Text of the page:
Wolfram Alpha calls itself a “computational knowledge engine” and was spun out of “Mathematica,” a mathematically intensive formula and graphing calculator on steroids.
Although amazingly powerful, Wolfram Alpha is not widely known, though you may already be using it. Its one of the data engines behind Siri – and one of the few Siri systems you can actually count on. It responds on Siri’s behalf for computationally based queries. For example, when you ask Siri “How many inches in 10 meters” she replies with:
Notice the logo beneath the answer.
You can access Wolfram Alpha directly on the web and get some surprisingly robust answers from it. Just for kicks, while showing Wolfram Alpha to a friend (completely unrehearsed), I asked it, “How many cars are on the road?” ( Purposefully leaving it a bit vague.) Surprisingly, this is what it responded with:
It helps that Wolfram Alpha is scoped. It focuses on statistical and computational questions. Therefore, it doesn’t search the web for trends and rankings since it’s primarily driven by data and math. So, to get the most out of it I suggest focusing your questions on ones that possess those qualities. It can be, for example, a good place to gather preliminary data for your research. Like this one, “number of families in the united states with an average income above $100,000 per year.”
To be honest, it’s been years since I last played with it; it’s kind of one of those products that its usefulness ebbs and flows. Recently, however, while researching a “social product” idea, I stumbled upon this nifty feature advertising a Facebook Report from Wolfram and decided to give it a go.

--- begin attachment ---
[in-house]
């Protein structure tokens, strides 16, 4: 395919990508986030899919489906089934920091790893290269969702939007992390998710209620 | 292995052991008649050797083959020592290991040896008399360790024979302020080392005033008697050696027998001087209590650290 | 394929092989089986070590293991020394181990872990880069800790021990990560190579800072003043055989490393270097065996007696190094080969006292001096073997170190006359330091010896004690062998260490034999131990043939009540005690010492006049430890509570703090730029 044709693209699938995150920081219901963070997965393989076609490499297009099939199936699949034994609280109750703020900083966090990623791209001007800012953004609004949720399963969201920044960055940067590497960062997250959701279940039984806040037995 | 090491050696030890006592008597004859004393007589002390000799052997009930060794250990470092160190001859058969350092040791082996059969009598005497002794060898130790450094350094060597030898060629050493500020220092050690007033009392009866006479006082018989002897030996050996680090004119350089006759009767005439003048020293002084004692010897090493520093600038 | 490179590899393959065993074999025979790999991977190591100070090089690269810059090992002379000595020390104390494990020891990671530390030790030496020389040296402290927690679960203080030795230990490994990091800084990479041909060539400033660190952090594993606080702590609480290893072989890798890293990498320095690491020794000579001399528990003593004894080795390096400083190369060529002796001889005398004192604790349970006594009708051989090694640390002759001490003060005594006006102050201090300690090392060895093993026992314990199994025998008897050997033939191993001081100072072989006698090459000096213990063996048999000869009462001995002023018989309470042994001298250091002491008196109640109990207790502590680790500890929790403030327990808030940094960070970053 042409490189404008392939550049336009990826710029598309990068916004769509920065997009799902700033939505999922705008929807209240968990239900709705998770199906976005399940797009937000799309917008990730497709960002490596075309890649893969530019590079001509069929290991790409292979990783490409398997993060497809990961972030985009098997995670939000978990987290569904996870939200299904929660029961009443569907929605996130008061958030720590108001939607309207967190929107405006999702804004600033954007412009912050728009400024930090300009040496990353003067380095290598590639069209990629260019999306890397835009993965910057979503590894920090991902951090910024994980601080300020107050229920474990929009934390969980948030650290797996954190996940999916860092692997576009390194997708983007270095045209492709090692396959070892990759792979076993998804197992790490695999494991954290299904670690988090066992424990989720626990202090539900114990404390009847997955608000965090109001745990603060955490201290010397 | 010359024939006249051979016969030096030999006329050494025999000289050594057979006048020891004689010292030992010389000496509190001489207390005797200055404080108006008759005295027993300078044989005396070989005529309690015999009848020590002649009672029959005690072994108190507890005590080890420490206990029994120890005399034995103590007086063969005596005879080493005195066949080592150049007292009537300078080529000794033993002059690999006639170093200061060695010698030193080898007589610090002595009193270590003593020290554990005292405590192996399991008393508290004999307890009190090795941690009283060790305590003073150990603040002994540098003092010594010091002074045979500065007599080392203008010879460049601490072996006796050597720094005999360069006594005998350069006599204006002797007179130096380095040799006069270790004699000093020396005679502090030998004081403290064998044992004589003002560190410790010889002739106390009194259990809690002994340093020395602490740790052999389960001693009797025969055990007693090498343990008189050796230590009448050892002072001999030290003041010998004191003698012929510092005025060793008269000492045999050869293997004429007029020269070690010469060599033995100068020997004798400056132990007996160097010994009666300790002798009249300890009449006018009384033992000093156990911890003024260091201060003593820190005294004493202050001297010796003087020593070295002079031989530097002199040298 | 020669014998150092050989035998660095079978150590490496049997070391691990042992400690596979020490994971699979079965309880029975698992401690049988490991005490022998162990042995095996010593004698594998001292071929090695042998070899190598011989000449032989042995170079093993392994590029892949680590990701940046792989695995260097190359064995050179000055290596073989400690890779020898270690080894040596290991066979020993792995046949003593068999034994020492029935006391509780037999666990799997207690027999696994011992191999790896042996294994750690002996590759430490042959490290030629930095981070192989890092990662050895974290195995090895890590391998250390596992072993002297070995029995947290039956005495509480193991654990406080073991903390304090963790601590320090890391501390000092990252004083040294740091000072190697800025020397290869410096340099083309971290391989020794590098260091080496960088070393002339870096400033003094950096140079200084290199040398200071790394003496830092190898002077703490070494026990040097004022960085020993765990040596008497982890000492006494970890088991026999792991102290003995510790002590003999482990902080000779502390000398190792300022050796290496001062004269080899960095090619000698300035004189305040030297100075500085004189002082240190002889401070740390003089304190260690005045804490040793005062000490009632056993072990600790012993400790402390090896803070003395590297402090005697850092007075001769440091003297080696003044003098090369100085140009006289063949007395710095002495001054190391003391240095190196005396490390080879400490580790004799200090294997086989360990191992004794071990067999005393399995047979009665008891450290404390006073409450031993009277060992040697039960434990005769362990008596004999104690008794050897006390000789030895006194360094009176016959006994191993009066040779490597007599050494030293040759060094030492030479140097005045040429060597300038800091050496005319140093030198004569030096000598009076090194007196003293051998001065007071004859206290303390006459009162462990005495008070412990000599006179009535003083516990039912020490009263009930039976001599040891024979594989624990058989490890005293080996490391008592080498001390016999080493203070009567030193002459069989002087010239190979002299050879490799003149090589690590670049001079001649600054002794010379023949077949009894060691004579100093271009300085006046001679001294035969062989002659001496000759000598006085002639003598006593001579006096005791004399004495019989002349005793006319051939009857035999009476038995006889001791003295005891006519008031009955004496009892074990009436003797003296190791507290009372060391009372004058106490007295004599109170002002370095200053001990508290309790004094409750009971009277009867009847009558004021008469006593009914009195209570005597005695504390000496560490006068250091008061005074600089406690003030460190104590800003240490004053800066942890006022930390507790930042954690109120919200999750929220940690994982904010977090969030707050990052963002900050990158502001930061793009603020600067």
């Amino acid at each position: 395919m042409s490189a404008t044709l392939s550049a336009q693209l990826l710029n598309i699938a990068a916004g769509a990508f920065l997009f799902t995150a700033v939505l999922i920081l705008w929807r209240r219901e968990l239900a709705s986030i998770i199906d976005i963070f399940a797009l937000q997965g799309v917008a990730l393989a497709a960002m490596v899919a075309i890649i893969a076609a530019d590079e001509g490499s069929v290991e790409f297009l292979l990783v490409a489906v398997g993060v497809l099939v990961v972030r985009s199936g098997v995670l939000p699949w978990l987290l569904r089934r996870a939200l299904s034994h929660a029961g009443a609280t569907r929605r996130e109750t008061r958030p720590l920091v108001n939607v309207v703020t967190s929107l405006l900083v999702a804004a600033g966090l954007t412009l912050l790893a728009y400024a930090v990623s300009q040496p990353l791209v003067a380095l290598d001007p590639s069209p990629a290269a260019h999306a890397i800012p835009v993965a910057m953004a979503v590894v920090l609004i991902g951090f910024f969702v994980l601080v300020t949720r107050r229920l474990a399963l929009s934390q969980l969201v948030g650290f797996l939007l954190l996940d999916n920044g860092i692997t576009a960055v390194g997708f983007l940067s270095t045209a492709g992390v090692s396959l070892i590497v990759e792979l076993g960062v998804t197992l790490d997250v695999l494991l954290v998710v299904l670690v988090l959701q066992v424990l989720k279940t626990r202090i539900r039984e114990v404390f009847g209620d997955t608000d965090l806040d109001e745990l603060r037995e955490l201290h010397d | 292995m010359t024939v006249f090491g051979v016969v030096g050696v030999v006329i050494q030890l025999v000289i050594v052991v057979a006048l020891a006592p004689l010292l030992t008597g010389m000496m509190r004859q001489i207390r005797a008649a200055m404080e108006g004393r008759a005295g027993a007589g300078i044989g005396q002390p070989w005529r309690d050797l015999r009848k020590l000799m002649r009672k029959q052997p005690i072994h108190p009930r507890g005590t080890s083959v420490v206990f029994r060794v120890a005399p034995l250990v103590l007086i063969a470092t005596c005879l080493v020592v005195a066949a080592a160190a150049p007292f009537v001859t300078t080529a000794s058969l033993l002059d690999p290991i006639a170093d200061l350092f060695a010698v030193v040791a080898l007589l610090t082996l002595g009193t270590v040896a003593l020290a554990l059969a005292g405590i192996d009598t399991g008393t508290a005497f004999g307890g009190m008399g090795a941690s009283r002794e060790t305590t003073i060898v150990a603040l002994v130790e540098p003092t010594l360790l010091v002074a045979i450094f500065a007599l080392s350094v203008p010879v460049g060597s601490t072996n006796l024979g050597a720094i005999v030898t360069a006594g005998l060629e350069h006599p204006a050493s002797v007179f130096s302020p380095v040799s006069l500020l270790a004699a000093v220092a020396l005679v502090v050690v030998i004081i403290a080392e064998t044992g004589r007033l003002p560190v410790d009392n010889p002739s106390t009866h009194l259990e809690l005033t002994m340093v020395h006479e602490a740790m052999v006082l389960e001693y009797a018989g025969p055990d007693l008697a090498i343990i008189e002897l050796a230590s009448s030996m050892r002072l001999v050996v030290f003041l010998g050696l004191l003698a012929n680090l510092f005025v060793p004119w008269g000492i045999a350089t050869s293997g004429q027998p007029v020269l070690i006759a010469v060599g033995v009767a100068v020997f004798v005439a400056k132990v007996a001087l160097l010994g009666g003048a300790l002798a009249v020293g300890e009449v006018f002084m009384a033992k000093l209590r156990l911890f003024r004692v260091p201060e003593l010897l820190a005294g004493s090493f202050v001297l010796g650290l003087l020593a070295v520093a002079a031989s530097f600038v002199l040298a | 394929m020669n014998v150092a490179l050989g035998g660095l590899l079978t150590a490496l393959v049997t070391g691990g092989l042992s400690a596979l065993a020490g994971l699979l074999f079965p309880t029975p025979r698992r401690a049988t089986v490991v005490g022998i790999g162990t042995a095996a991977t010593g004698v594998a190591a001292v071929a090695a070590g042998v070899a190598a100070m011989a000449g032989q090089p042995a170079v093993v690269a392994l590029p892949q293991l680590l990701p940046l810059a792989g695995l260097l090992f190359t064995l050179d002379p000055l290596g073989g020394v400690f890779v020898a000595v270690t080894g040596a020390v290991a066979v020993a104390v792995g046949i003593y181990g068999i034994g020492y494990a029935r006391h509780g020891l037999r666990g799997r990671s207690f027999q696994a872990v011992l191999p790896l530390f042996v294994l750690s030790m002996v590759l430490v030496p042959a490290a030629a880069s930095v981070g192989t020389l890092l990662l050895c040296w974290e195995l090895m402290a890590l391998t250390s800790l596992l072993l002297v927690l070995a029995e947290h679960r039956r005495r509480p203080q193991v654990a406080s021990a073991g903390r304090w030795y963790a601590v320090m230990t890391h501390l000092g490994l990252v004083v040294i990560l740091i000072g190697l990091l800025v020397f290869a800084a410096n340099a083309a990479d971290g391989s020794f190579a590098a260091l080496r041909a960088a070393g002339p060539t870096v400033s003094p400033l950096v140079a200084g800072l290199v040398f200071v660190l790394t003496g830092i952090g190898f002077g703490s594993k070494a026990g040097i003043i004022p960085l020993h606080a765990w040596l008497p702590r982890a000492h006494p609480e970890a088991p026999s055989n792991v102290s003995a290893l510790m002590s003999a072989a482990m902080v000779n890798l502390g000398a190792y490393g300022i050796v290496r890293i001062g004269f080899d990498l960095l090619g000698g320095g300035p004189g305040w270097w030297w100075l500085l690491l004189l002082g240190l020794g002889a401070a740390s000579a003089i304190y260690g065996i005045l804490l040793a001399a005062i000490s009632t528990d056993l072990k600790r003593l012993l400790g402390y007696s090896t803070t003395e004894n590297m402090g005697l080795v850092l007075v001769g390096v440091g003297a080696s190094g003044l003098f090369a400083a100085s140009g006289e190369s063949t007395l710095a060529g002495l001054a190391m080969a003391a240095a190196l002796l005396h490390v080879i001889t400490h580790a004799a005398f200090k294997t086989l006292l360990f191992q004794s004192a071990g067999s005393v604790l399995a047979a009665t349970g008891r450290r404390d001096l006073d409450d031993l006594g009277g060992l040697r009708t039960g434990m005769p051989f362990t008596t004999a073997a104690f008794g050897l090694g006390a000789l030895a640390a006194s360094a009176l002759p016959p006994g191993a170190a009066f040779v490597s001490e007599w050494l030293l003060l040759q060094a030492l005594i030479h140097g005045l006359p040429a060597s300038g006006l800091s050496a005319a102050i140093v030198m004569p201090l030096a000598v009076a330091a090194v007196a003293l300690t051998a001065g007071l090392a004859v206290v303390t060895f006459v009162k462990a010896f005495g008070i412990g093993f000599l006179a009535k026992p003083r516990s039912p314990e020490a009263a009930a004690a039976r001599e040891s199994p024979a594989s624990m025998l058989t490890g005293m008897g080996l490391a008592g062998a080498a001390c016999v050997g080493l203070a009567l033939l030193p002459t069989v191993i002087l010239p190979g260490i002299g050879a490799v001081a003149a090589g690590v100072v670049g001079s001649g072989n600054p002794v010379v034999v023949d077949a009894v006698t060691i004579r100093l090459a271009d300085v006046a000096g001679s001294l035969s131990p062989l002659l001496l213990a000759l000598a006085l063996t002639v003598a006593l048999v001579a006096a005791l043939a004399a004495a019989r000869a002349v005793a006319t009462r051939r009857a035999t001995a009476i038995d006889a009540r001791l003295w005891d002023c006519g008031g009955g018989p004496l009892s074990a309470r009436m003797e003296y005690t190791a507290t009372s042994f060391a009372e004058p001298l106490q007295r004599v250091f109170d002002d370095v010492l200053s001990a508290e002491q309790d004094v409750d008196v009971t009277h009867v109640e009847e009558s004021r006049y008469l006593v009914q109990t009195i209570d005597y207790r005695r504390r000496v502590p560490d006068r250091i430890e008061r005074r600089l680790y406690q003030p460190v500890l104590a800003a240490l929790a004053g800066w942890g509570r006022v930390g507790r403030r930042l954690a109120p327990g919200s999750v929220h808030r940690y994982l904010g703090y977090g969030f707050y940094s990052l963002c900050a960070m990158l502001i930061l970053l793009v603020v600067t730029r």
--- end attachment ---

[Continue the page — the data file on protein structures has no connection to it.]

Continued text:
Wolfram Alphas Facebook Report
Not only was the data of the report interesting but the speed at which it gathered, computed and graphed it all was a bit stunning. It’s able to give you just about everything about you on Facebook.
You can view charts of your post history over time, as a ratio between posting images vs. text, most active times of day by media types or a word-cloud of your most often used vocabulary. You can find out what post garnered you the most likes or comments, who’s commented on your posts the most and how often you use the FB app.
This little graph shows me the ratio of female friends I have to male ones and what their relationships status’ are – broken down into a pie chart. You can see the average age of my friends and where in the world my friends live.
This graph I don’t really even understand, but it looks hella informative!
All in all Wolfram Alpha is a fun product to play with and may even help you get some of your research started and difficult questions answered quickly.
Here are some other fun questions to ask it:
How far is Saturn (Remember, distances are not static)